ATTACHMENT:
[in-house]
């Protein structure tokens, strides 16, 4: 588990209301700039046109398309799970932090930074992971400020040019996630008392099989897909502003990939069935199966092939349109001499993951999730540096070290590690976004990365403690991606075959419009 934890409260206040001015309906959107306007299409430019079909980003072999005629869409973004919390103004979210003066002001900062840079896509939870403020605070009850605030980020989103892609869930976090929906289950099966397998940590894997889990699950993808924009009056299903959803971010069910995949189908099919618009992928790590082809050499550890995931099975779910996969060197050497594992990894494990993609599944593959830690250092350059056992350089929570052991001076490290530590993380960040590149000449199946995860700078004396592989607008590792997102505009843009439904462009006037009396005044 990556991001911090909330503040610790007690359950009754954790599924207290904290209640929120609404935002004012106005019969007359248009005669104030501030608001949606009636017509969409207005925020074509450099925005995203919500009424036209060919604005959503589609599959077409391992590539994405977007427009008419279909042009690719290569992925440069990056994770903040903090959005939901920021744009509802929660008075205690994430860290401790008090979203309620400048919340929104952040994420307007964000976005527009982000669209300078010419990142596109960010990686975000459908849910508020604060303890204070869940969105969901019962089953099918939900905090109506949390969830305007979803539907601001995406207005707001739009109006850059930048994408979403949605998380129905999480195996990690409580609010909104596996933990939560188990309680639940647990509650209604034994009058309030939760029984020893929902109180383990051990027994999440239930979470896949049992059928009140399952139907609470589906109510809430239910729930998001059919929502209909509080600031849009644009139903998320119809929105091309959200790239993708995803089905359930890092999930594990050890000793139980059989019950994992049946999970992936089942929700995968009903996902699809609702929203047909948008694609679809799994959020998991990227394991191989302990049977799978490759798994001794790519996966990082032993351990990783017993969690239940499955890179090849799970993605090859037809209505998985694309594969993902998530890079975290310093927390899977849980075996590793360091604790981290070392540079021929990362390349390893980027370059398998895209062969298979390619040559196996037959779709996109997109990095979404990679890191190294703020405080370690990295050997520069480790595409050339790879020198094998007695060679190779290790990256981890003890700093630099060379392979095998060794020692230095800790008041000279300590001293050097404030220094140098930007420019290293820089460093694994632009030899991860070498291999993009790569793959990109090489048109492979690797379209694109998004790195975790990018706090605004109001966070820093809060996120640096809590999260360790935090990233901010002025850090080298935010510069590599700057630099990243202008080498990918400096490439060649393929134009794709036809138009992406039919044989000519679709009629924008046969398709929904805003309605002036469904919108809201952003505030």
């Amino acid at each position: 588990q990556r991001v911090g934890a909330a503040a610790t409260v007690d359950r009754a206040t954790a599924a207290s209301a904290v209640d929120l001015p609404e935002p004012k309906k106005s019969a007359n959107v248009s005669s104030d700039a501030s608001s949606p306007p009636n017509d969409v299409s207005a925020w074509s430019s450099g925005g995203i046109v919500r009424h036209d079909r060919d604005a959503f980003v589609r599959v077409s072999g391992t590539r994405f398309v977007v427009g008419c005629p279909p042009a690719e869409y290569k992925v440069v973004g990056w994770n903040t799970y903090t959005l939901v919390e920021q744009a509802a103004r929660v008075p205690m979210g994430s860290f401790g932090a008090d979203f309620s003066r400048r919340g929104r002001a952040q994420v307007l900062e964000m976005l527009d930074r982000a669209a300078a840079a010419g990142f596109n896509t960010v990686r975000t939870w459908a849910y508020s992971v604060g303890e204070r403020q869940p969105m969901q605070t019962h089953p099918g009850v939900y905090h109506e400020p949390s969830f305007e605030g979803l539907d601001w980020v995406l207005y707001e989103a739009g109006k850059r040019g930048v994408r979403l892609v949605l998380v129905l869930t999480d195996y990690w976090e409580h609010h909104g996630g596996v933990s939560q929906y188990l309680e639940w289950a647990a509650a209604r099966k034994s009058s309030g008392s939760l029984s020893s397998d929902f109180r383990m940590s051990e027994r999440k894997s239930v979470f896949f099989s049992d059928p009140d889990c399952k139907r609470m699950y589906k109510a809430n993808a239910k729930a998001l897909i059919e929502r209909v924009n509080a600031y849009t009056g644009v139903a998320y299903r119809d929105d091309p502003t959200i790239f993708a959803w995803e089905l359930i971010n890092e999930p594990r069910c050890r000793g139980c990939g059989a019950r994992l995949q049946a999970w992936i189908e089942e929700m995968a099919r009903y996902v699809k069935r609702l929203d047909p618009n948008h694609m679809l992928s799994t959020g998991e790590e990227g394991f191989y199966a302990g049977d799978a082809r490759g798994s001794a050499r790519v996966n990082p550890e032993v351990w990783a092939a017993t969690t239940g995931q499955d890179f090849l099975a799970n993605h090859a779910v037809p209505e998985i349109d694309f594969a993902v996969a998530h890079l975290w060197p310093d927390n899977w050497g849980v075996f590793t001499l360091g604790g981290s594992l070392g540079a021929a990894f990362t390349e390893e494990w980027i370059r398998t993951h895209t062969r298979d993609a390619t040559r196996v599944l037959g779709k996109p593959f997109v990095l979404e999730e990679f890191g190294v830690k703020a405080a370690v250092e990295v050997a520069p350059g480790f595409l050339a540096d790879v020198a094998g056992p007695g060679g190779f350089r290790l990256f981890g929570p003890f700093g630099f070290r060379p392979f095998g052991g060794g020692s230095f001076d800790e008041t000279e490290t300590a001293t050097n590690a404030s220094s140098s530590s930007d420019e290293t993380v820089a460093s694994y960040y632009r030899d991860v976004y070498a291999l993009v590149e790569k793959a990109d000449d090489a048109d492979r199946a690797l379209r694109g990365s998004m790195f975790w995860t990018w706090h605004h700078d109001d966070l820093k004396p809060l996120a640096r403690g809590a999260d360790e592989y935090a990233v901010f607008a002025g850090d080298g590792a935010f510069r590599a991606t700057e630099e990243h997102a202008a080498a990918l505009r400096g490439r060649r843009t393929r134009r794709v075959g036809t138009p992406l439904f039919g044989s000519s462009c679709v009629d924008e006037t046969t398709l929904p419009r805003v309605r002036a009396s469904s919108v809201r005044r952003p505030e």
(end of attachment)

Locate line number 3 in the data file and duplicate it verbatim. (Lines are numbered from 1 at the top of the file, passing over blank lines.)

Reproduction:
């Amino acid at each position: 588990q990556r991001v911090g934890a909330a503040a610790t409260v007690d359950r009754a206040t954790a599924a207290s209301a904290v209640d929120l001015p609404e935002p004012k309906k106005s019969a007359n959107v248009s005669s104030d700039a501030s608001s949606p306007p009636n017509d969409v299409s207005a925020w074509s430019s450099g925005g995203i046109v919500r009424h036209d079909r060919d604005a959503f980003v589609r599959v077409s072999g391992t590539r994405f398309v977007v427009g008419c005629p279909p042009a690719e869409y290569k992925v440069v973004g990056w994770n903040t799970y903090t959005l939901v919390e920021q744009a509802a103004r929660v008075p205690m979210g994430s860290f401790g932090a008090d979203f309620s003066r400048r919340g929104r002001a952040q994420v307007l900062e964000m976005l527009d930074r982000a669209a300078a840079a010419g990142f596109n896509t960010v990686r975000t939870w459908a849910y508020s992971v604060g303890e204070r403020q869940p969105m969901q605070t019962h089953p099918g009850v939900y905090h109506e400020p949390s969830f305007e605030g979803l539907d601001w980020v995406l207005y707001e989103a739009g109006k850059r040019g930048v994408r979403l892609v949605l998380v129905l869930t999480d195996y990690w976090e409580h609010h909104g996630g596996v933990s939560q929906y188990l309680e639940w289950a647990a509650a209604r099966k034994s009058s309030g008392s939760l029984s020893s397998d929902f109180r383990m940590s051990e027994r999440k894997s239930v979470f896949f099989s049992d059928p009140d889990c399952k139907r609470m699950y589906k109510a809430n993808a239910k729930a998001l897909i059919e929502r209909v924009n509080a600031y849009t009056g644009v139903a998320y299903r119809d929105d091309p502003t959200i790239f993708a959803w995803e089905l359930i971010n890092e999930p594990r069910c050890r000793g139980c990939g059989a019950r994992l995949q049946a999970w992936i189908e089942e929700m995968a099919r009903y996902v699809k069935r609702l929203d047909p618009n948008h694609m679809l992928s799994t959020g998991e790590e990227g394991f191989y199966a302990g049977d799978a082809r490759g798994s001794a050499r790519v996966n990082p550890e032993v351990w990783a092939a017993t969690t239940g995931q499955d890179f090849l099975a799970n993605h090859a779910v037809p209505e998985i349109d694309f594969a993902v996969a998530h890079l975290w060197p310093d927390n899977w050497g849980v075996f590793t001499l360091g604790g981290s594992l070392g540079a021929a990894f990362t390349e390893e494990w980027i370059r398998t993951h895209t062969r298979d993609a390619t040559r196996v599944l037959g779709k996109p593959f997109v990095l979404e999730e990679f890191g190294v830690k703020a405080a370690v250092e990295v050997a520069p350059g480790f595409l050339a540096d790879v020198a094998g056992p007695g060679g190779f350089r290790l990256f981890g929570p003890f700093g630099f070290r060379p392979f095998g052991g060794g020692s230095f001076d800790e008041t000279e490290t300590a001293t050097n590690a404030s220094s140098s530590s930007d420019e290293t993380v820089a460093s694994y960040y632009r030899d991860v976004y070498a291999l993009v590149e790569k793959a990109d000449d090489a048109d492979r199946a690797l379209r694109g990365s998004m790195f975790w995860t990018w706090h605004h700078d109001d966070l820093k004396p809060l996120a640096r403690g809590a999260d360790e592989y935090a990233v901010f607008a002025g850090d080298g590792a935010f510069r590599a991606t700057e630099e990243h997102a202008a080498a990918l505009r400096g490439r060649r843009t393929r134009r794709v075959g036809t138009p992406l439904f039919g044989s000519s462009c679709v009629d924008e006037t046969t398709l929904p419009r805003v309605r002036a009396s469904s919108v809201r005044r952003p505030e």